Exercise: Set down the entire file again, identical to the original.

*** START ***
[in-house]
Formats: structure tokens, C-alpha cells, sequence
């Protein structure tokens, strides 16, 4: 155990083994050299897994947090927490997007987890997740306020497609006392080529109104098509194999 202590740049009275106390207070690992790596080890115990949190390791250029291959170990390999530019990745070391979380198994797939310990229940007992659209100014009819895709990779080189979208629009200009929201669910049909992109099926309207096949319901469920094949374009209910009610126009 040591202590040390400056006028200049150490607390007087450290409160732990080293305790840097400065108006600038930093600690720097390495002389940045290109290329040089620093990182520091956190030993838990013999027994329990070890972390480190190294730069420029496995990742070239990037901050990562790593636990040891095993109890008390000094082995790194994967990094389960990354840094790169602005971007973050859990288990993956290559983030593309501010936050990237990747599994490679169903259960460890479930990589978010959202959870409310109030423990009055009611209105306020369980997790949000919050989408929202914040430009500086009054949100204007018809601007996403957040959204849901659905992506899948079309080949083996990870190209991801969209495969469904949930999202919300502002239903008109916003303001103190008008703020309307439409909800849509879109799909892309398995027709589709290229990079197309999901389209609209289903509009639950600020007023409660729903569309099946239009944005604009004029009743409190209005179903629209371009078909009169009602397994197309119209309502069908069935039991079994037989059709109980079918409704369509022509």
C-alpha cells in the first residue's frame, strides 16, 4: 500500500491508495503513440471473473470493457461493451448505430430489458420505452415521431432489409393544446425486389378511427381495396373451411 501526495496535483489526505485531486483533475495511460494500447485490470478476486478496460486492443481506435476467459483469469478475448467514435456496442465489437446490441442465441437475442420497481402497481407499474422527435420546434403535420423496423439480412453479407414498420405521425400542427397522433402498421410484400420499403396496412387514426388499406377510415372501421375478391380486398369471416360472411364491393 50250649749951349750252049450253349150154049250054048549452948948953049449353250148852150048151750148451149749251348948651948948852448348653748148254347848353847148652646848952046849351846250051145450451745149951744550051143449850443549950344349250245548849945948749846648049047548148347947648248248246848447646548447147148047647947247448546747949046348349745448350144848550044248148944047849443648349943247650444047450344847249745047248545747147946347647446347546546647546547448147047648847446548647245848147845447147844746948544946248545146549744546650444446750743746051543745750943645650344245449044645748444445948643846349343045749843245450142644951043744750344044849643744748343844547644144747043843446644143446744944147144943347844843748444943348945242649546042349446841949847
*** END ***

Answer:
[in-house]
Formats: structure tokens, C-alpha cells, sequence
């Protein structure tokens, strides 16, 4: 155990083994050299897994947090927490997007987890997740306020497609006392080529109104098509194999 202590740049009275106390207070690992790596080890115990949190390791250029291959170990390999530019990745070391979380198994797939310990229940007992659209100014009819895709990779080189979208629009200009929201669910049909992109099926309207096949319901469920094949374009209910009610126009 040591202590040390400056006028200049150490607390007087450290409160732990080293305790840097400065108006600038930093600690720097390495002389940045290109290329040089620093990182520091956190030993838990013999027994329990070890972390480190190294730069420029496995990742070239990037901050990562790593636990040891095993109890008390000094082995790194994967990094389960990354840094790169602005971007973050859990288990993956290559983030593309501010936050990237990747599994490679169903259960460890479930990589978010959202959870409310109030423990009055009611209105306020369980997790949000919050989408929202914040430009500086009054949100204007018809601007996403957040959204849901659905992506899948079309080949083996990870190209991801969209495969469904949930999202919300502002239903008109916003303001103190008008703020309307439409909800849509879109799909892309398995027709589709290229990079197309999901389209609209289903509009639950600020007023409660729903569309099946239009944005604009004029009743409190209005179903629209371009078909009169009602397994197309119209309502069908069935039991079994037989059709109980079918409704369509022509």
C-alpha cells in the first residue's frame, strides 16, 4: 500500500491508495503513440471473473470493457461493451448505430430489458420505452415521431432489409393544446425486389378511427381495396373451411 501526495496535483489526505485531486483533475495511460494500447485490470478476486478496460486492443481506435476467459483469469478475448467514435456496442465489437446490441442465441437475442420497481402497481407499474422527435420546434403535420423496423439480412453479407414498420405521425400542427397522433402498421410484400420499403396496412387514426388499406377510415372501421375478391380486398369471416360472411364491393 50250649749951349750252049450253349150154049250054048549452948948953049449353250148852150048151750148451149749251348948651948948852448348653748148254347848353847148652646848952046849351846250051145450451745149951744550051143449850443549950344349250245548849945948749846648049047548148347947648248248246848447646548447147148047647947247448546747949046348349745448350144848550044248148944047849443648349943247650444047450344847249745047248545747147946347647446347546546647546547448147047648847446548647245848147845447147844746948544946248545146549744546650444446750743746051543745750943645650344245449044645748444445948643846349343045749843245450142644951043744750344044849643744748343844547644144747043843446644143446744944147144943347844843748444943348945242649546042349446841949847